National databases are increasingly used to research complication rates, risk factors, and the role of comorbidities. Three commonly used databases are the Healthcare Cost and Utilization Program's National Inpatient Sample (NIS), the National Hospital Discharge Survey (NHDS), and the American College of Surgeons National Surgical Quality Improvement Program (NSQIP). Despite many publications, the accuracy of results from these databases remains unclear.
We compared demographics and complication rates of primary total hip arthroplasty (THA) and primary total knee arthroplasty (TKA) across three national databases from 2006 to 2010. Using International Classification of Diseases, Ninth Revision, Clinical Modification and Current Procedural Terminology codes to identify cases, we calculated postoperative inpatient complication rates in all three databases and 30-day complication rates in the NSQIP.
We identified a total of 607,322 TKAs and 279,428 THAs. Overall complication rates varied greatly between the databases. For TKA, the overall complication rates were the highest in the NIS (17.3% [16.6 to 18.0]), followed by the NHDS (14.9% [14.0 to 15.8]), and then the NSQIP 30 days (10.20% [9.73 to 10.70]) and the NSQIP until discharge (7.34% [6.95 to 7.75]). Similarly, for THA, the NIS was the highest (24.09% [23.05 to 25.16]), and then the NHDS (21.5% [19.8 to 23.2]), followed by the NSQIP 30 days (12.00% [11.31 to 12.72]), and the NSQIP until discharge (9.25% [8.64 to 9.90]). Breakdown and comparison of individual adverse events further revealed different complication rates.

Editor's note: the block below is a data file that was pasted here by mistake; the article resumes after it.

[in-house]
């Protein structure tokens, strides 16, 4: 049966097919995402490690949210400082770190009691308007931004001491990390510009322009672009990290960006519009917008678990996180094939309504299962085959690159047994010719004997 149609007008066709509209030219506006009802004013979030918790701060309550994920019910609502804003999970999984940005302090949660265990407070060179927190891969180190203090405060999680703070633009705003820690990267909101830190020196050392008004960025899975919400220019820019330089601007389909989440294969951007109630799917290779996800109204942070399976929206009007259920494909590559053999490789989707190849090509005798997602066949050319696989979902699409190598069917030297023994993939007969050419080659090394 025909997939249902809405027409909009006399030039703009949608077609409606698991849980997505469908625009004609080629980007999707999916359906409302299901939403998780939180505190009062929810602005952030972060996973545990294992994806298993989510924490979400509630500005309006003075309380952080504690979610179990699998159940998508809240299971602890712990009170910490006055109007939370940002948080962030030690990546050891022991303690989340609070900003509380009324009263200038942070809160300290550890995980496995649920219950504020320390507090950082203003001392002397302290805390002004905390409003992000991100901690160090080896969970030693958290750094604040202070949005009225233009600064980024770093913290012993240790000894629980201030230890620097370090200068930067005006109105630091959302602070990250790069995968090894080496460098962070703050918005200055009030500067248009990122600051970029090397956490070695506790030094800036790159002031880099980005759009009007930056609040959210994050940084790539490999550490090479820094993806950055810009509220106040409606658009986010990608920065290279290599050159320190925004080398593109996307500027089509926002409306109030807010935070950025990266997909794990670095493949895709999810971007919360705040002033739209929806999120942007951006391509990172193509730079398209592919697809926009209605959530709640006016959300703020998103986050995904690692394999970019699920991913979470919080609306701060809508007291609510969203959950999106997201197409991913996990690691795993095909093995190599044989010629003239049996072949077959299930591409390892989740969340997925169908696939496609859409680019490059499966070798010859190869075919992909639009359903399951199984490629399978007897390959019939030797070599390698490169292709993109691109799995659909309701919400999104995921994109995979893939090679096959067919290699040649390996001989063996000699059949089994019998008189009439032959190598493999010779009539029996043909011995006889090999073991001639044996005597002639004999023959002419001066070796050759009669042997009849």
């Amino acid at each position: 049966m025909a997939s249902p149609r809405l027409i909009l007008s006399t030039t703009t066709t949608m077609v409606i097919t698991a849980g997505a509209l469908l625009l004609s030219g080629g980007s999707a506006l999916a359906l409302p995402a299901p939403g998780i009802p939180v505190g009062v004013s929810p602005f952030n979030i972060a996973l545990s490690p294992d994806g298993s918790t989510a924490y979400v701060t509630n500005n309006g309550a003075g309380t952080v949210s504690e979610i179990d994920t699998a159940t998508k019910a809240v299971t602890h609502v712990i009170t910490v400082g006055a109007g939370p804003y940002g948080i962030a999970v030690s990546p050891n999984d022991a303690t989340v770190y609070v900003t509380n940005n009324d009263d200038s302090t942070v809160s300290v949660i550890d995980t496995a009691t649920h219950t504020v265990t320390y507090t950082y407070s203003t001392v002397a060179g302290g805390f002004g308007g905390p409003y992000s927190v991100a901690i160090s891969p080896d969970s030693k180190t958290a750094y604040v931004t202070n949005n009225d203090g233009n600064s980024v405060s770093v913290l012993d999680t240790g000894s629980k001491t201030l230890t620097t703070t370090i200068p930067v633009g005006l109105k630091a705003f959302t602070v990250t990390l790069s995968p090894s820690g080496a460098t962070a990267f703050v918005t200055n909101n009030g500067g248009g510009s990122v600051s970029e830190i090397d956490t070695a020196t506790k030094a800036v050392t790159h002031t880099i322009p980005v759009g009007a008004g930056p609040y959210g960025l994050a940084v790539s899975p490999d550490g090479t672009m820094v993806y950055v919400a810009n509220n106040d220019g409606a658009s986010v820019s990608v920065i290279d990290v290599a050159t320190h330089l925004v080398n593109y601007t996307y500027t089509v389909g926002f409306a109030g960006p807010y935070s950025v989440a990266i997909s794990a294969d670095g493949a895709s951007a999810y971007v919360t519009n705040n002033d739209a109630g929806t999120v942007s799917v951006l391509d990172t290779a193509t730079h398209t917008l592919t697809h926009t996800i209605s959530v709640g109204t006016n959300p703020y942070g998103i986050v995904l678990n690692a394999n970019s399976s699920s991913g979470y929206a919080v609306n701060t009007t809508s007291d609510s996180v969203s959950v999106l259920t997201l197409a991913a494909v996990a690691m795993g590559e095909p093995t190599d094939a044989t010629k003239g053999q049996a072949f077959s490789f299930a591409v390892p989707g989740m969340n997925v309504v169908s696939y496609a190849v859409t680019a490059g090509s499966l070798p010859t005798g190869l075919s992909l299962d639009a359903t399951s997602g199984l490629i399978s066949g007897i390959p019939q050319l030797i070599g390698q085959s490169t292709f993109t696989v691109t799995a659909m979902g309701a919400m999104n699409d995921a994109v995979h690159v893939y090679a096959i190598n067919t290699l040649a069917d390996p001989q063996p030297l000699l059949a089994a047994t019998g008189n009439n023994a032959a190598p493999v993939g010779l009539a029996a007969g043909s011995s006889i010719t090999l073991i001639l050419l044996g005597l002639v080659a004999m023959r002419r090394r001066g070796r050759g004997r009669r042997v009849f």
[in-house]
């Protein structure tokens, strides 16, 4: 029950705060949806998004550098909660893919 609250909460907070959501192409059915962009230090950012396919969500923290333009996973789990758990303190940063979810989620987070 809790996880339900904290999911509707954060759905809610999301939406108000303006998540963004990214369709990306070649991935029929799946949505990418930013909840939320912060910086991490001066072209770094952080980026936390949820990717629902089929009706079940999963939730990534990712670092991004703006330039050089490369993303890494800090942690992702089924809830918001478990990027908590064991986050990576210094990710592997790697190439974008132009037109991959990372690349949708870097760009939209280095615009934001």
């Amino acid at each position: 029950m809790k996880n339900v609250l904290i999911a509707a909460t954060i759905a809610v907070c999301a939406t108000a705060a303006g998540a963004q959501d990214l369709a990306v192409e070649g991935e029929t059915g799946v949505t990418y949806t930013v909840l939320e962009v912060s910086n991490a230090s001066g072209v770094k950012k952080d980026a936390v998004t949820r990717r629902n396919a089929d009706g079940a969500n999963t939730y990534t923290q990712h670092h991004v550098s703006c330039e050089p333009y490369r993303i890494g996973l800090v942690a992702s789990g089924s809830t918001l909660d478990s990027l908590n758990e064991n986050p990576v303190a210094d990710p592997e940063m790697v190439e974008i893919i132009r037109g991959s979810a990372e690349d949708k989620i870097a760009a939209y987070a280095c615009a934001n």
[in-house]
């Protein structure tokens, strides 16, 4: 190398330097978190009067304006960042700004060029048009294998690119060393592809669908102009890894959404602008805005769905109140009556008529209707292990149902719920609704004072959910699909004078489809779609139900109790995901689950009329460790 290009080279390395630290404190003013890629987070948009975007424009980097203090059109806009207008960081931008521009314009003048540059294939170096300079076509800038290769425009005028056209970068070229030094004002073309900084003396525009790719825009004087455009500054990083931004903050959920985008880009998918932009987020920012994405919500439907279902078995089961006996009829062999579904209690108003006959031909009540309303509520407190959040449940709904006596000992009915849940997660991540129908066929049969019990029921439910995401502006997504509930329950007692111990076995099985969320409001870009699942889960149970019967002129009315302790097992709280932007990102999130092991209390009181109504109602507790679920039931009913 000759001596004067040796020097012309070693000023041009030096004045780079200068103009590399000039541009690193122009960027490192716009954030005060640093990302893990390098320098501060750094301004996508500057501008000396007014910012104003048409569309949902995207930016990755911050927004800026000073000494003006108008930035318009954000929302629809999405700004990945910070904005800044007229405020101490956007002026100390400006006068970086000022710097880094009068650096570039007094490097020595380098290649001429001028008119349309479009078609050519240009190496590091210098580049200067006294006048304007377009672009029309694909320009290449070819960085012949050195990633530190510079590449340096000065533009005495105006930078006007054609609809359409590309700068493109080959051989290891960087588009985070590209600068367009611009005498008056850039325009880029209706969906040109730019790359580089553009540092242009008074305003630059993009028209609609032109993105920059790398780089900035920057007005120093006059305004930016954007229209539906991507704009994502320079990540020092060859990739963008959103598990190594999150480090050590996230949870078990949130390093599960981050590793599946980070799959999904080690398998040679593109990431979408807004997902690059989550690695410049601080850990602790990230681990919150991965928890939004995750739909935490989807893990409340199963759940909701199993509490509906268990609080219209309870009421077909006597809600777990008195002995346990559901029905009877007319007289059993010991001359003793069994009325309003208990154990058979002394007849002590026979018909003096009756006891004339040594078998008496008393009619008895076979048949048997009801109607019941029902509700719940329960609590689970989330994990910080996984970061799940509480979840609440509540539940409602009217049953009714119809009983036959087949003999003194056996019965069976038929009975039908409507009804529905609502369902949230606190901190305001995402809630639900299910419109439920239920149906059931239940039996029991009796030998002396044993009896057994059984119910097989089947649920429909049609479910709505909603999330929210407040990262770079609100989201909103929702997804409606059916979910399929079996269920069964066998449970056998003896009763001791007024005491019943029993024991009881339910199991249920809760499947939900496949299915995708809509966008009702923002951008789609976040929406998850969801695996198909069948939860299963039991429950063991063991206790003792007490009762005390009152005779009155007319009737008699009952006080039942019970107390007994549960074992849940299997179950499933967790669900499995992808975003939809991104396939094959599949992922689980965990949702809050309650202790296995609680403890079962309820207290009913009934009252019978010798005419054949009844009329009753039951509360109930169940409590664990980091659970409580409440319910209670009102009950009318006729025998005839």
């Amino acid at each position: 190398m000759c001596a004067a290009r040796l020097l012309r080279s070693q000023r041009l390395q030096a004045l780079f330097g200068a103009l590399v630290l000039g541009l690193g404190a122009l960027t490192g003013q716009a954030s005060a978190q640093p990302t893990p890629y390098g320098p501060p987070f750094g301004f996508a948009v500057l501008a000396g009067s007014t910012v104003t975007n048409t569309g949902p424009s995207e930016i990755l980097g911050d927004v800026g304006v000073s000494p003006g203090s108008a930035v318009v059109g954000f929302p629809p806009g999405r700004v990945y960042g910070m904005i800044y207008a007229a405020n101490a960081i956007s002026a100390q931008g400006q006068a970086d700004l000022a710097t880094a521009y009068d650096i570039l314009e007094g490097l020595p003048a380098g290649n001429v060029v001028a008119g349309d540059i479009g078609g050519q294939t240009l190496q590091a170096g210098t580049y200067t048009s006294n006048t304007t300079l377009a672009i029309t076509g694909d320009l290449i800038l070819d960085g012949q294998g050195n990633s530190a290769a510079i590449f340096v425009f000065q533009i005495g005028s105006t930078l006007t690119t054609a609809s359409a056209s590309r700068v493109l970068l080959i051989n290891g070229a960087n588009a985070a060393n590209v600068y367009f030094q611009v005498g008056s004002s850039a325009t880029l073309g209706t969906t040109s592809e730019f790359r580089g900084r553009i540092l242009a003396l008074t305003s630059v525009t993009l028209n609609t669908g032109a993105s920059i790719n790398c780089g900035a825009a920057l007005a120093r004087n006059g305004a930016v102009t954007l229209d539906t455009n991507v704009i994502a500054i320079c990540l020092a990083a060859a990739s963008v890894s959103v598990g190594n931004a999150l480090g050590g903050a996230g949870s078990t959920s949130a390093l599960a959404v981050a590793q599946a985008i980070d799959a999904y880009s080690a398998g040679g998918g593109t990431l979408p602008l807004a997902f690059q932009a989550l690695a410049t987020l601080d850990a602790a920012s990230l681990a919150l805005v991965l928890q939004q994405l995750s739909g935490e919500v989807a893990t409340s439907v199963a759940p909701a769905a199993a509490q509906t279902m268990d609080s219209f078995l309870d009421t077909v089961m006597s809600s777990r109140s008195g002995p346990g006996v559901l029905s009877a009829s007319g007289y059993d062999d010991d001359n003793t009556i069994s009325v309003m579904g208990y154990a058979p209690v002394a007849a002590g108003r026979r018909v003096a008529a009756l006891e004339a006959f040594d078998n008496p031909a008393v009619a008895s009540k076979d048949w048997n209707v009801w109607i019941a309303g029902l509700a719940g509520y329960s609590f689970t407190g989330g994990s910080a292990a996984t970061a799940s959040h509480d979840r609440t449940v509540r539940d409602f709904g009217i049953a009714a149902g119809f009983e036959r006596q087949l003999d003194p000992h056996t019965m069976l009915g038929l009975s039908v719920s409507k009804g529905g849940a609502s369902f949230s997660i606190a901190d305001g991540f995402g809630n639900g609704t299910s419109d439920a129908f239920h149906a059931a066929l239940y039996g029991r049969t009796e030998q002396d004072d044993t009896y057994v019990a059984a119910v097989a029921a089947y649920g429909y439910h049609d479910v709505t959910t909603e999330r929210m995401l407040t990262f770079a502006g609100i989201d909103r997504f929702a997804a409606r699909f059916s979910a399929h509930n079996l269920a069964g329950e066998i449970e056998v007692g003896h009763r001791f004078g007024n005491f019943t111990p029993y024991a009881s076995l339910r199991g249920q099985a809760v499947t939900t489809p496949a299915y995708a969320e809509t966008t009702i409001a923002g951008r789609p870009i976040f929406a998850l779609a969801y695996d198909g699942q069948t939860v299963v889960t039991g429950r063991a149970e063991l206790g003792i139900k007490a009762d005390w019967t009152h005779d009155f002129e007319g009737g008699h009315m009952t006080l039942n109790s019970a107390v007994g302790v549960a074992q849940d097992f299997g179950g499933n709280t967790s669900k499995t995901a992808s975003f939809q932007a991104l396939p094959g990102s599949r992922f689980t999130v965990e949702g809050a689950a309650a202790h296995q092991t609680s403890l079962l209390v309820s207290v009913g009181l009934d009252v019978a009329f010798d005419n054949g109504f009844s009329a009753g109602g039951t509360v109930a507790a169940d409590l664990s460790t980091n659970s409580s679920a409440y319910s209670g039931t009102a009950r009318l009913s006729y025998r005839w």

The estimated complication rates from THA and TKA depend on which data source is used because of differences in data collection and sampling methodology. Similar differences may exist in other publications that use such secondary data sources.
From the Tufts University School of Medicine (Mr. Pierce), the Department of Orthopedic Surgery, Tufts Medical Center (Dr. Menendez and Dr. Salzler), and the Department of Public Health and Community Medicine, Tufts University School of Medicine (Dr. Tybor), Boston, MA.
Correspondence to Dr. Salzler: MSalzler@tuftsmedicalcenter.org
Dr. Salzler or an immediate family member serves as a board member, owner, officer, or committee member of the American Orthopaedic Society for Sports Medicine. None of the following authors or any immediate family member has received anything of value from or has stock or stock options held in a commercial company or institution related directly or indirectly to the subject of this article: Mr. Pierce, Dr. Menendez, and Dr. Tybor.